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Etymology: Guadalupe

Discussion in 'Etymology, History of languages and Linguistics (EHL)' started by mansio, Sep 24, 2005.

  1. mansio Senior Member

    France/Alsace
    I'd like to know the meaning of "lupe" in the place (and girl's) name Guadalupe. I already know that "guada" comes from Arabic "wadi" (river).
    Thanks.
     
  2. MetalMarianne Senior Member

    Stockholm, Sweden
    Chile, Spanish & German
    "Rafael de Baena nos explica que Guadalupe tiene su etimologia en 'Wad al luben', cuyo significado era rio escondido." = Rafael de Baena explains us that the etimology of Guadalupe comes from 'Wad al luben', which meant hidden river

    or ---->

    "Advocación venerada en España desde el siglo XIV. La etimología árabe de su nombre significa “Río de Lobos”." = ... the arabic etimology of the name means "Wolves' River"

    or the last one I could find ---->

    "¿Qué opinan de la etimología que se da en esta página de GUADALUPE (Río escondido), yo sabía que era "río de lobos", algunos dicen que es "río de luz"?." = What is your oppinion about the etimology given in this page to GUADALUPE (hidden river), I knew it was 'wolves' river', some say it's 'river of light'?
     
  3. mansio Senior Member

    France/Alsace
    Metalmarianne

    I knew the etymology "rio de los lobos". It isn't a true Arabic etymology because "lobo" comes from Latin "lupus" wolf.

    I didn't know "rio escondido" and "rio de luz".
    I asked to several Arabic speaking people as to the meaning of "lub" or "lubb" but they couln't answer.

    I heard also "lub" as meaning stones. In Arabic I know only the word for white beans "lubya" that looks like "lub".

    The country Lebanon comes from Semitic "white" (because of the snow, I think), and leben is a kind of milk/yoghourt.

    Maybe it is the "white river" changed into "rio de luz".
     
  4. MetalMarianne Senior Member

    Stockholm, Sweden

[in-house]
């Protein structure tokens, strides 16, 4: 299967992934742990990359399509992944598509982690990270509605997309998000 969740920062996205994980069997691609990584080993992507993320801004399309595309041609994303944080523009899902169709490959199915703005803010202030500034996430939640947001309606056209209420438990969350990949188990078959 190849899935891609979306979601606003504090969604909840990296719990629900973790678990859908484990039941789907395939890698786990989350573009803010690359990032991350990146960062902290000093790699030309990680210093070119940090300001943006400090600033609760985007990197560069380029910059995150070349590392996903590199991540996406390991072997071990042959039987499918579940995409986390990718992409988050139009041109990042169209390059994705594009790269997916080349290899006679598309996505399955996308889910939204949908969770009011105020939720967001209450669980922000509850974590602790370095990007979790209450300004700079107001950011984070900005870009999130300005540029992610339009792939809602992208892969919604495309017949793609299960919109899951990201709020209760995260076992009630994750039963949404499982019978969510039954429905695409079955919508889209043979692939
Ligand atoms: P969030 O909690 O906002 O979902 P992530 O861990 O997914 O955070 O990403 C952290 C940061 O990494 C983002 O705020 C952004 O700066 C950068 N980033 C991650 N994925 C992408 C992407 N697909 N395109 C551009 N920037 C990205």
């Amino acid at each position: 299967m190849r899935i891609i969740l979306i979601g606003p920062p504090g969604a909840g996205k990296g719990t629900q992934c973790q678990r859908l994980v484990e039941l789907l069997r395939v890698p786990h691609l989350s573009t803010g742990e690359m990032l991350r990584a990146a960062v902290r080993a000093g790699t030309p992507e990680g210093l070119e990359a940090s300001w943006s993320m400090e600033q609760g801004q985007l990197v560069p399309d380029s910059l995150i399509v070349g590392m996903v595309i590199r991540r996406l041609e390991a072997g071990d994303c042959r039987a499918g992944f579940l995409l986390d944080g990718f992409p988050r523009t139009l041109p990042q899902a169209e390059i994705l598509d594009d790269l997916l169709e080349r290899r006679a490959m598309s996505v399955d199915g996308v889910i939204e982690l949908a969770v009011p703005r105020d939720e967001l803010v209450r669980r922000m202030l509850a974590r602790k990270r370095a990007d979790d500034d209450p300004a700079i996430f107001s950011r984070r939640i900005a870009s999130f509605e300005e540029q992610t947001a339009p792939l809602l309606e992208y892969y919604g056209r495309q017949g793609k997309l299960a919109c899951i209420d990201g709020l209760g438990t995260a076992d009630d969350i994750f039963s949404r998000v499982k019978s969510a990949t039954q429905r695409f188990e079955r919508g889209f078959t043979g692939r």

Chile, Spanish & German
    Thanks Mansio!

    I'm really no expert in this - the answers I provided came just from googling a bit.

    The 'white(light) river' sounds the most probable to me after the explanation you give. :)
     
  5. elroy

    elroy Motley mod

    Urbana-Champaign, IL
    Am. English, Pal. Arabic (See profile)
    "Wadi" is not "river" but "valley." :)

    You are right though: it comes from Arabic.
     
  6. elroy

    elroy Motley mod

    Urbana-Champaign, IL
    Am. English, Pal. Arabic (See profile)
    In Arabic, "lub" can mean "heart" or "core" - but I don't think that fits in this context.

    "Lubya" does indeed mean "white beans," and "laban" is indeed yoghurt.

    I don't know if that helps you or just confuses you more - but I thought it would be worth a shot! ;)
     
  7. elroy

    elroy Motley mod

    Urbana-Champaign, IL
    Am. English, Pal. Arabic (See profile)
    After further research, I found this:

    Source


    I can confirm that "hub" means "love." This etymological explanation convinces me the most.

    "Wadi," however, means "valley," as I said in a previous post.

    The Arabic word for "river" is "naher."
     
  8. mansio Senior Member

    France/Alsace
    Thanks Elroy for wadi l-hub. That sounds interesting.
    All the large rivers in Spain with Arabic names are called wadi-something and everyone translates it river. Of course a river flows in a valley !
     
  9. makandal New Member

    arabe